Hard to believe we're entering the start of the holiday cooking season.It's a time when even the most experienced home chefs panic. Don't. There's a guide to help you navigate any big meal fromThanksgiving to Christmas, from New Year's to just a big Sunday dinner with family and friends.
The New York Times put out this special guide in their Wednesday paper today. It's separate from the Food section but it has some of the best recipes from the Times recipe book plus a day to day guide on getting ready. It is a four-page fold out and the recipes can be cut out if need be. To be honest you'll want to keep this intact.it is very handy.It features the classic turkey, sides, and pies.What I like is the timeline in which to prepare. It makes planning for Thanksgiving a dream and can be altered to fit any prep time before a big meal. It starts with making a guest list which will give an idea of how big a bird to buy.A second and definite must do is deciding whether to have a sit-down dinner or buffet., depending on the number of guests.One of the smartest suggestions is taking stock of kitchenware along with the oven. Are there enough pots and pans for the sides? Is the oven big enough for the bird you want? You may have to get two turkeys or have a diner roast your bird. Two weeks before , check t see if you need tablecloths . extra glasses or even a gravy boat. Also The Times recommends writing up two shopping lists; one for perishable goods and one for non perishables. A week before it's time to make the pie crusts and cranberry sauce along with cleaning out the fridge and freezer to make room.
The recipes come from the best. Julia Moskin, Melissa Clark, Sam Sifton and Kim Severson have contributed as well as the famed Craig Claiborne and Pierre Franey. Emily Weinstein and Amanda Hesser have also given recipes as well. Kim Severson gives us a dry brined turkey that's punched up with white wine.Gravy is a must and Sam Sifton has a good one.It too has a half cup of white wine along with the turkey fat, flourn and turkey or chicken stock.Of course, there has to be stuffing, also coming from Mr. Sifton.It has apples and chestnuts along with a cornucopia of herbs and spices. A dash of hot sauce is added for kick. Every holiday meal needs sides and there are some tasty ones here. Guests and family will flip over the Hassselback potatoes made rich with both Gruyere and Parmigiano-Reggiano cheese. Even the most adamant Brussels sprout haters will think twice about them being served with heavenly pancetta.Thanksgiving is all about the dessert and there are three good recipes to choose from (Or you can make all three).Melissa Clark gives us her double apple pie which is not only spiced with cinnamon but with ginger and nutmeg.She also has a brandied pumpkin pie given a kick with the liqueur and enriched with whole cream and three eggs. There is also Craig Claiborne's cheesecake, a great ending to any meal.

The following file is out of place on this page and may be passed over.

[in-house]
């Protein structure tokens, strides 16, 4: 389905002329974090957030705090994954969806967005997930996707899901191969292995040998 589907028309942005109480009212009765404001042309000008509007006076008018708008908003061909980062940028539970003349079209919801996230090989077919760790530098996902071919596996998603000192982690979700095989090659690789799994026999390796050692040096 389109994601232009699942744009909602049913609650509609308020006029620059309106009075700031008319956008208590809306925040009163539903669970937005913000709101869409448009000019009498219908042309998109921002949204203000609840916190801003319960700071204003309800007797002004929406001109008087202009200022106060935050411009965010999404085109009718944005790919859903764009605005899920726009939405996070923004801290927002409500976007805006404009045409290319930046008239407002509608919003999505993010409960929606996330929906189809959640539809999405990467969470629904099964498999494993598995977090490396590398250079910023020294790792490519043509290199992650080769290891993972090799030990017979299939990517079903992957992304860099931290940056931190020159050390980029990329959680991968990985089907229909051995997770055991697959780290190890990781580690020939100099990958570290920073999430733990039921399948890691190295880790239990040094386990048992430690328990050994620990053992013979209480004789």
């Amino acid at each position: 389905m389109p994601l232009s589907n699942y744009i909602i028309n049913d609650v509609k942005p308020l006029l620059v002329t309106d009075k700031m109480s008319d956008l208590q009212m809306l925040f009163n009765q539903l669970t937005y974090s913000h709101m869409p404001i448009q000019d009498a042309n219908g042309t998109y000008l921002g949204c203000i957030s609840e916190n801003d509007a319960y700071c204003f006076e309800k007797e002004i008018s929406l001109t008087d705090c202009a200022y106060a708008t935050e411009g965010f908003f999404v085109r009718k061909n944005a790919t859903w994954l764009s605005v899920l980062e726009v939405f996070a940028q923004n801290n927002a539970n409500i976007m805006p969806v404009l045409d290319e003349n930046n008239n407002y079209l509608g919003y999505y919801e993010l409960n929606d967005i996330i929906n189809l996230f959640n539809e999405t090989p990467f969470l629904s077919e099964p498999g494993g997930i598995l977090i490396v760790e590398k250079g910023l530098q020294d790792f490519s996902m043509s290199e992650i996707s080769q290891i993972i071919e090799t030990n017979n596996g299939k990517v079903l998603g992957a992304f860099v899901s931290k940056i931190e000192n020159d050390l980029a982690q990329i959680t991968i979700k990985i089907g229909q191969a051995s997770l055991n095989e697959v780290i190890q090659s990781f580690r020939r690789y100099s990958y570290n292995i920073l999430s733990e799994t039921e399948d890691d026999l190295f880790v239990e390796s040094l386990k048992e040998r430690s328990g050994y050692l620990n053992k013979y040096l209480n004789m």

Thanksgiving and any holiday meal should not be a time for panic or fear. Follow The New York Times guide and recipes and watch the big day breeze by.it'll be not only a time of giving Thanks but also for good eating!